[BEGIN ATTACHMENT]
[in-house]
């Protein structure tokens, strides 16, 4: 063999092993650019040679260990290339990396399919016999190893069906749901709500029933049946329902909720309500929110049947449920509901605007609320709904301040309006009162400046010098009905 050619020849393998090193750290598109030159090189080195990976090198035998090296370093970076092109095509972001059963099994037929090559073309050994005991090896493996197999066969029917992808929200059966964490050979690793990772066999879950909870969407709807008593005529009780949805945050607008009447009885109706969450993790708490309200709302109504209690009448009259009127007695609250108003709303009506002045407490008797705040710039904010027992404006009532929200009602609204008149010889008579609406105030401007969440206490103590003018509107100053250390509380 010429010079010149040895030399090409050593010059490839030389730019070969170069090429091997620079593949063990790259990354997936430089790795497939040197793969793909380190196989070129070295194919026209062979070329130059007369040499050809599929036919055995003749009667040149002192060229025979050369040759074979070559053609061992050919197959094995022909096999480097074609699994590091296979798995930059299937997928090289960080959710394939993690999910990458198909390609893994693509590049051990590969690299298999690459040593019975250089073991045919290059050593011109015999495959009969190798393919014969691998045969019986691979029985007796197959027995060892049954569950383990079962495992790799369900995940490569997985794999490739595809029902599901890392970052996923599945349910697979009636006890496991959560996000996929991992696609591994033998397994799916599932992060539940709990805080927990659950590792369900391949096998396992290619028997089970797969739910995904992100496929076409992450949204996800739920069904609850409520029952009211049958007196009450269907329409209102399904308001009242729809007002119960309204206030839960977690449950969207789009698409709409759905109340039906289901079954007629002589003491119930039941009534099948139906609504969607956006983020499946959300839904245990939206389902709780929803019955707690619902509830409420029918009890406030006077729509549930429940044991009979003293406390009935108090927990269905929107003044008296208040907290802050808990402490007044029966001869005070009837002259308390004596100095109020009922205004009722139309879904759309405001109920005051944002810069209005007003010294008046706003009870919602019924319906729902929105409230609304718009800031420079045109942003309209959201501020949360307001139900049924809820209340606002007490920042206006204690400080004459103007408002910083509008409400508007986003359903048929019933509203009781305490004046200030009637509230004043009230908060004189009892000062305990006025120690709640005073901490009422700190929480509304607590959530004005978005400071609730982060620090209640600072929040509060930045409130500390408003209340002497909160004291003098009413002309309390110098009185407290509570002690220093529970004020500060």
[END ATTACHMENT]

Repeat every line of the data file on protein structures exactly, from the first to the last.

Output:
[in-house]
């Protein structure tokens, strides 16, 4: 063999092993650019040679260990290339990396399919016999190893069906749901709500029933049946329902909720309500929110049947449920509901605007609320709904301040309006009162400046010098009905 050619020849393998090193750290598109030159090189080195990976090198035998090296370093970076092109095509972001059963099994037929090559073309050994005991090896493996197999066969029917992808929200059966964490050979690793990772066999879950909870969407709807008593005529009780949805945050607008009447009885109706969450993790708490309200709302109504209690009448009259009127007695609250108003709303009506002045407490008797705040710039904010027992404006009532929200009602609204008149010889008579609406105030401007969440206490103590003018509107100053250390509380 010429010079010149040895030399090409050593010059490839030389730019070969170069090429091997620079593949063990790259990354997936430089790795497939040197793969793909380190196989070129070295194919026209062979070329130059007369040499050809599929036919055995003749009667040149002192060229025979050369040759074979070559053609061992050919197959094995022909096999480097074609699994590091296979798995930059299937997928090289960080959710394939993690999910990458198909390609893994693509590049051990590969690299298999690459040593019975250089073991045919290059050593011109015999495959009969190798393919014969691998045969019986691979029985007796197959027995060892049954569950383990079962495992790799369900995940490569997985794999490739595809029902599901890392970052996923599945349910697979009636006890496991959560996000996929991992696609591994033998397994799916599932992060539940709990805080927990659950590792369900391949096998396992290619028997089970797969739910995904992100496929076409992450949204996800739920069904609850409520029952009211049958007196009450269907329409209102399904308001009242729809007002119960309204206030839960977690449950969207789009698409709409759905109340039906289901079954007629002589003491119930039941009534099948139906609504969607956006983020499946959300839904245990939206389902709780929803019955707690619902509830409420029918009890406030006077729509549930429940044991009979003293406390009935108090927990269905929107003044008296208040907290802050808990402490007044029966001869005070009837002259308390004596100095109020009922205004009722139309879904759309405001109920005051944002810069209005007003010294008046706003009870919602019924319906729902929105409230609304718009800031420079045109942003309209959201501020949360307001139900049924809820209340606002007490920042206006204690400080004459103007408002910083509008409400508007986003359903048929019933509203009781305490004046200030009637509230004043009230908060004189009892000062305990006025120690709640005073901490009422700190929480509304607590959530004005978005400071609730982060620090209640600072929040509060930045409130500390408003209340002497909160004291003098009413002309309390110098009185407290509570002690220093529970004020500060």